The NCAA Division I Board of Directors voted Saturday in favor of deregulation that will affect a wide swath of the rulebook for all sports, including getting rid of a ban on text messages from coaches to recruits.
In all, 25 of 26 proposals recomended last month by the NCAA Rules Working Group were approved and will go into effect Aug. 1. The board delayed action on one of the most controversial – a uniform start date for recruiting. The presidents asked the Rules Working Group to expedite its study of the issue and return with a solution as soon as possible.
Limiting the start date for recruiting has been a hot topic in men's lacrosse, which in recent years has seen a steady increase in oral commitments by high school sophomores and, in November, the first commitment by a freshman. It appears the new changes won't do anything to stem the tide of commitments by underclassmen, however.
Other areas deregulated by Saturday's vote include personnel, amateurism, recruiting, eligibility, awards, benefits and expenses.
In addition to eliminating restrictions on text messages to recruits, regulations on printed recruiting materials were also scrapped. Saturday's vote does increase regulations in some areas; for example, schools will be able to pay for medical expenses but in most cases will no longer be able to scout opponents in person.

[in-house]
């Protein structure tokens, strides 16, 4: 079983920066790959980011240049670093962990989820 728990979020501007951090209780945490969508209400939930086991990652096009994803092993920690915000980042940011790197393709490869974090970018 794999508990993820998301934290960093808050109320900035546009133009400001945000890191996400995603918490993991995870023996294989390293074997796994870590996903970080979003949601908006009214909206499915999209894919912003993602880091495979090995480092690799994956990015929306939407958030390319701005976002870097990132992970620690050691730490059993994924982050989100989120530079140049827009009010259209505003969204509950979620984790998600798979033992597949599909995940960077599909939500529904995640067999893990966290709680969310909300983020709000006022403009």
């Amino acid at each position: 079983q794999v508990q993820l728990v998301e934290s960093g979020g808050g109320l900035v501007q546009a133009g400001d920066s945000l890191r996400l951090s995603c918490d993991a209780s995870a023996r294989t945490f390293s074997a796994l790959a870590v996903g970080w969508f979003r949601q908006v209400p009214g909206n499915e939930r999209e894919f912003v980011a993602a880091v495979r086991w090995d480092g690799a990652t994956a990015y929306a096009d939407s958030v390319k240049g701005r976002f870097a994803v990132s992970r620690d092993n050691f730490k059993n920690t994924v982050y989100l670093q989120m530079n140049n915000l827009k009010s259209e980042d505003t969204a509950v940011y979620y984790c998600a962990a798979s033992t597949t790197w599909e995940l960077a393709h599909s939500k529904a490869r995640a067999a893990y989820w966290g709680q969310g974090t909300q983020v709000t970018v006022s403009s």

“These new rules take a significant step toward changing the regulatory culture in Division I,” board chairman Nathan Hatch, president at Wake Forest, said according to an article on NCAA.org. “These changes make sense not only for our administrators and coaches but also for our student-athletes, the students who will eventually play sports on our campuses and the NCAA national office. Most important, we now have guideposts, in the form of the Division I commitments, to shape all our future rules.”
The rules changes are the latest transformation to grow from the August 2011 summit for Division I presidents and chancellors.
“These new rules represent noteworthy progress toward what can only be described as more common-sense rules that allow schools more discretion in decision-making,” NCAA President Mark Emmert said. “This vote by the Board of Directors refocuses our attention on the things that really matter: the core values of intercollegiate athletics.”
According to the original proposal, the official date when coaches may verbally contact recruits would have been moved to July 1 after their sophomore year; off-campus contact would be allowed starting with the first day of a recruit's junior year.
"Various membership constituents raised issues with the uniform date," according to the NCAA article, "with some wishing it were earlier and others hoping for a later date."